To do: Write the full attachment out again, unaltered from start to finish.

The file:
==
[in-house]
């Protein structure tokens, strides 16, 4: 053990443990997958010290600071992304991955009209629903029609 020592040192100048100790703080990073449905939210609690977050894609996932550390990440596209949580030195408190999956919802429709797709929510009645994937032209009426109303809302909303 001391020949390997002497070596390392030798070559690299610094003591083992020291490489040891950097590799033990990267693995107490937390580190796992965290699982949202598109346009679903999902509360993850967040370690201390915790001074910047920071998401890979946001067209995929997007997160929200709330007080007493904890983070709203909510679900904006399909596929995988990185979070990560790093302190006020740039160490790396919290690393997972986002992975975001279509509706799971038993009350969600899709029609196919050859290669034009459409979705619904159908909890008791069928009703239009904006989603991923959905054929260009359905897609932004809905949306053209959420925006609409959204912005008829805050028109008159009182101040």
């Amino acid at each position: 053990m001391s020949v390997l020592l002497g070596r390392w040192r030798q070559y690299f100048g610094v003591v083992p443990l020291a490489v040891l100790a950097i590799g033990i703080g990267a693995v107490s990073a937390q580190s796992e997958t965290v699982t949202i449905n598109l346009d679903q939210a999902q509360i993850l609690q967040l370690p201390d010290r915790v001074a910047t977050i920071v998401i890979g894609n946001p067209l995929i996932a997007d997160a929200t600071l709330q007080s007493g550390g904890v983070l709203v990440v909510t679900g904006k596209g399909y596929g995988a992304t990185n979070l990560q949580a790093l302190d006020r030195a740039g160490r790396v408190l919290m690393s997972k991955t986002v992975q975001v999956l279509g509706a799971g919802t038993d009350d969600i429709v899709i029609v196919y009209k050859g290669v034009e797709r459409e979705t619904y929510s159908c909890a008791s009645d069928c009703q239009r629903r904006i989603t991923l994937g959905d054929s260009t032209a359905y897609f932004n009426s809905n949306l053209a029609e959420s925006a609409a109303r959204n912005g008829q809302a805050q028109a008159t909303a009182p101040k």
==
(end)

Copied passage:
[in-house]
């Protein structure tokens, strides 16, 4: 053990443990997958010290600071992304991955009209629903029609 020592040192100048100790703080990073449905939210609690977050894609996932550390990440596209949580030195408190999956919802429709797709929510009645994937032209009426109303809302909303 001391020949390997002497070596390392030798070559690299610094003591083992020291490489040891950097590799033990990267693995107490937390580190796992965290699982949202598109346009679903999902509360993850967040370690201390915790001074910047920071998401890979946001067209995929997007997160929200709330007080007493904890983070709203909510679900904006399909596929995988990185979070990560790093302190006020740039160490790396919290690393997972986002992975975001279509509706799971038993009350969600899709029609196919050859290669034009459409979705619904159908909890008791069928009703239009904006989603991923959905054929260009359905897609932004809905949306053209959420925006609409959204912005008829805050028109008159009182101040």
């Amino acid at each position: 053990m001391s020949v390997l020592l002497g070596r390392w040192r030798q070559y690299f100048g610094v003591v083992p443990l020291a490489v040891l100790a950097i590799g033990i703080g990267a693995v107490s990073a937390q580190s796992e997958t965290v699982t949202i449905n598109l346009d679903q939210a999902q509360i993850l609690q967040l370690p201390d010290r915790v001074a910047t977050i920071v998401i890979g894609n946001p067209l995929i996932a997007d997160a929200t600071l709330q007080s007493g550390g904890v983070l709203v990440v909510t679900g904006k596209g399909y596929g995988a992304t990185n979070l990560q949580a790093l302190d006020r030195a740039g160490r790396v408190l919290m690393s997972k991955t986002v992975q975001v999956l279509g509706a799971g919802t038993d009350d969600i429709v899709i029609v196919y009209k050859g290669v034009e797709r459409e979705t619904y929510s159908c909890a008791s009645d069928c009703q239009r629903r904006i989603t991923l994937g959905d054929s260009t032209a359905y897609f932004n009426s809905n949306l053209a029609e959420s925006a609409a109303r959204n912005g008829q809302a805050q028109a008159t909303a009182p101040k």